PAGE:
The goals of this study were to define the risk factors, nature, chronology, and treatment strategies adopted for periprosthetic femoral fractures in 32 644 primary total hip arthroplasties (THAs).

There were 564 intra-operative fractures (1.7%); 529 during uncemented stem placement (3.0%) and 35 during cemented stem placement (0.23%). Intra-operative fractures were more common in females and patients over 65 years (p < 0.001). The majority occurred during placement of the femoral component (60%), and involved the calcar (69%). There were 557 post-operative fractures (20-year probability: 3.5%; 95% confidence interval (CI) 3.2 to 3.9); 335 fractures after placement of an uncemented stem (20-year probability: 7.7%; 95% CI 6.2 to 9.1) and 222 after placement of a cemented stem (20-year probability: 2.1%; 95% CI 1.8 to 2.5). The probability of a post-operative fracture within 30 days after an uncemented stem was ten times higher than a cemented stem. The most common post-operative fracture type was a Vancouver AG (32%; n = 135), with 67% occurring after a fall. In all, 36% (n = 152) were treated with revision arthroplasty.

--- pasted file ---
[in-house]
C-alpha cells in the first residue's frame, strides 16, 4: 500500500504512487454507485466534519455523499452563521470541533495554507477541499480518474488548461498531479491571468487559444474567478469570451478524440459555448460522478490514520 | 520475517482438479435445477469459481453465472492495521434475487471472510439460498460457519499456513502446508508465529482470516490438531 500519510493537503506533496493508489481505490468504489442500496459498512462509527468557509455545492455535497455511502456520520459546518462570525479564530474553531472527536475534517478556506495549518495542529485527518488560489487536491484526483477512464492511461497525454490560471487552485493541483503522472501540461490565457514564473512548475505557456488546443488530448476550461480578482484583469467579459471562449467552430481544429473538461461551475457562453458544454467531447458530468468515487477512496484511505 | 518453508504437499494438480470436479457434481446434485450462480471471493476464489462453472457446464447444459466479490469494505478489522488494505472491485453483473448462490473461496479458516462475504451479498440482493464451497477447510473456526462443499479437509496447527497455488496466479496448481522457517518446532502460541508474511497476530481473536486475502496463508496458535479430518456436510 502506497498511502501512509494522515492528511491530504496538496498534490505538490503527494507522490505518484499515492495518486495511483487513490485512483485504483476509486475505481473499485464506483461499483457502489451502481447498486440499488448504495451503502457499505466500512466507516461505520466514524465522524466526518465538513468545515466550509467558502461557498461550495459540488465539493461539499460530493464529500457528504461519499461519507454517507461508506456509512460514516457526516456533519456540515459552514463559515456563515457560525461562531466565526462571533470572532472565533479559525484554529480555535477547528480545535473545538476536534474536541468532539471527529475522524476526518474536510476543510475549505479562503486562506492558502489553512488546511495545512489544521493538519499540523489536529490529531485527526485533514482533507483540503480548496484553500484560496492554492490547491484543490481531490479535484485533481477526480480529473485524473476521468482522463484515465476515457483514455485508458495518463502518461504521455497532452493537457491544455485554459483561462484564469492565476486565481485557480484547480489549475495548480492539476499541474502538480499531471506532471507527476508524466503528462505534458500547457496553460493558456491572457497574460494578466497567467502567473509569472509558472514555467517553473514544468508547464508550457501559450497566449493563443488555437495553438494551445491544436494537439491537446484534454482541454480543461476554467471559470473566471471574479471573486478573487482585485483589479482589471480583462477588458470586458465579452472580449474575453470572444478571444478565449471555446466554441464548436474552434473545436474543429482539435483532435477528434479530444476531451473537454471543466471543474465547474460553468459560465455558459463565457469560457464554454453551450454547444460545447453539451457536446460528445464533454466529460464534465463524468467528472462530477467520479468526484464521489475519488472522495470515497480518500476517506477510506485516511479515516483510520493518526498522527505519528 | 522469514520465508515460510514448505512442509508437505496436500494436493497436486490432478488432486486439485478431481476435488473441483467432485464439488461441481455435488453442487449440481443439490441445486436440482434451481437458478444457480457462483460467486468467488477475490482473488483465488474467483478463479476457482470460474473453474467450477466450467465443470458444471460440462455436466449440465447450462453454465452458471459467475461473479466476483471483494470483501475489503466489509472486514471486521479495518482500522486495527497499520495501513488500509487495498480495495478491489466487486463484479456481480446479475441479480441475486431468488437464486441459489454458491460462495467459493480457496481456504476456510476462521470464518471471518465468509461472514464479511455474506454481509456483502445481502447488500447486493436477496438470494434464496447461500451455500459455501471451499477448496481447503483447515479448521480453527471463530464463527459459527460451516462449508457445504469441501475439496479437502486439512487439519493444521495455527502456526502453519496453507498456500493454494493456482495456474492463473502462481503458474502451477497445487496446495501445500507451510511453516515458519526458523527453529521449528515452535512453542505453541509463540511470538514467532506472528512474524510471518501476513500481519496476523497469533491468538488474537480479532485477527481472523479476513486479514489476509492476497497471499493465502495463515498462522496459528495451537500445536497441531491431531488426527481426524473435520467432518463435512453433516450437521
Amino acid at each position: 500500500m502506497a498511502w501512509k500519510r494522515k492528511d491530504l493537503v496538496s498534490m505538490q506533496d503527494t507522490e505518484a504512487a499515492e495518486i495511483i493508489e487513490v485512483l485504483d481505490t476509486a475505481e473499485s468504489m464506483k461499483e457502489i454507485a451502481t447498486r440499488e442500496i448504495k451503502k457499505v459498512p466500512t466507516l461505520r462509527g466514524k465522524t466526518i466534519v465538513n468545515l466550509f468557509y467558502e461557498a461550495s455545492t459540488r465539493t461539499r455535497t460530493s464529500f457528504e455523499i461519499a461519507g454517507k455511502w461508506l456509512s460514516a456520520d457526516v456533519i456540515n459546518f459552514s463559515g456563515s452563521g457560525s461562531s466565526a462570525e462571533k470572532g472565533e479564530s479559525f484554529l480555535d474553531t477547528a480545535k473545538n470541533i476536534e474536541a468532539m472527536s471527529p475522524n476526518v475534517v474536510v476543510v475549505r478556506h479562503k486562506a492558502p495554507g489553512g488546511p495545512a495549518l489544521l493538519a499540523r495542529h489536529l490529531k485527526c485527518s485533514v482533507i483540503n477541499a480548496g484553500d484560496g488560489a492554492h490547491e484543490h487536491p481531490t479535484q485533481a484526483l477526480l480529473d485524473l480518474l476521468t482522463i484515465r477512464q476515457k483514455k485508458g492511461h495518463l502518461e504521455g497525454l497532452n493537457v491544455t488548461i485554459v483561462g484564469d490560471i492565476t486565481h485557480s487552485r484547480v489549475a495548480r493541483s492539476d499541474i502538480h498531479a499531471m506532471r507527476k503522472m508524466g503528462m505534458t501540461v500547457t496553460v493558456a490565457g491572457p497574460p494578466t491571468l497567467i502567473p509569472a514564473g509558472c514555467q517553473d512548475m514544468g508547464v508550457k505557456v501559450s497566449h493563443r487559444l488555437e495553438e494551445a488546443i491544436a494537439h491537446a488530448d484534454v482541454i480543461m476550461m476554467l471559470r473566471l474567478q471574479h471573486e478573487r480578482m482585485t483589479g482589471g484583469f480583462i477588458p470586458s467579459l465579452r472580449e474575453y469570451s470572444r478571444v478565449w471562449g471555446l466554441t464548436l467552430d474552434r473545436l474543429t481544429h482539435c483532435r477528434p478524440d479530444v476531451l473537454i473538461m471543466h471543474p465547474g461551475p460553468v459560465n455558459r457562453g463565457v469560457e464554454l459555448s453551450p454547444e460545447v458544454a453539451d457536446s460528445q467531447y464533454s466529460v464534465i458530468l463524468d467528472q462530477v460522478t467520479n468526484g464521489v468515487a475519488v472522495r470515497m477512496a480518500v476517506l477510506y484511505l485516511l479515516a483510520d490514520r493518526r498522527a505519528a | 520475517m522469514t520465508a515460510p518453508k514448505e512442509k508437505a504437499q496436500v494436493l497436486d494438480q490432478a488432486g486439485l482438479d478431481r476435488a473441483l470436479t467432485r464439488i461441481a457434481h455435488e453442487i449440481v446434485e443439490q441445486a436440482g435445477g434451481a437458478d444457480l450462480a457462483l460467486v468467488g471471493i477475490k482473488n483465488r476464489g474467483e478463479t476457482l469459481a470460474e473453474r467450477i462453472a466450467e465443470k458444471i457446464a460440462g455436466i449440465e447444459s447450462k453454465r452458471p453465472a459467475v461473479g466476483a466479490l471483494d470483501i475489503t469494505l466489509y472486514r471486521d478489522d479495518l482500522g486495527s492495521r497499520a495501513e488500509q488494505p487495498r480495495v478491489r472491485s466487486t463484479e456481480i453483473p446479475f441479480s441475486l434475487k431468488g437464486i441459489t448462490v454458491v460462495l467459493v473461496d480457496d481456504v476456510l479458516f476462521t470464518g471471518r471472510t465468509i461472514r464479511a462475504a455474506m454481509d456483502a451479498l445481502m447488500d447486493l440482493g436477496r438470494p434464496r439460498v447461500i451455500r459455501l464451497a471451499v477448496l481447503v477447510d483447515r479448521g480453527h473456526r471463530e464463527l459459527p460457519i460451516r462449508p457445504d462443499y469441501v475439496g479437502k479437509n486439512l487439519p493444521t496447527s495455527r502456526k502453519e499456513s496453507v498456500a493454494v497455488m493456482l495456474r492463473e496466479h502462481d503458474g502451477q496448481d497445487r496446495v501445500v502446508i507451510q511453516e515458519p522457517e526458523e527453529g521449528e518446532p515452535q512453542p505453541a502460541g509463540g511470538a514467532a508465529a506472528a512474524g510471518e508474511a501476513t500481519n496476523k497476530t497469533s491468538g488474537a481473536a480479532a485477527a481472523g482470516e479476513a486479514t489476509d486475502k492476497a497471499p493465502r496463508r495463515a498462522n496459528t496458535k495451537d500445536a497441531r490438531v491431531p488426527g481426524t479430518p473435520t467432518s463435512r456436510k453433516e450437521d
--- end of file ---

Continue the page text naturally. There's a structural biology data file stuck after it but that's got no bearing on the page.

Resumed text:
In summary, intra-operative fractures occur 14 times more often with uncemented stems. Female patients over 65 years of age are at highest risk. Post-operative fractures are also most common with uncemented stems, but are independent of age or gender. Cumulative risk of post-operative periprosthetic femur fracture was 3.5% at 20 years.

Intra-operative fractures occur 14 times more often with uncemented stems, particularly with female patients over 65 years of age, while post-operative fracture risk is independent of age or gender, but still increased with uncemented stems.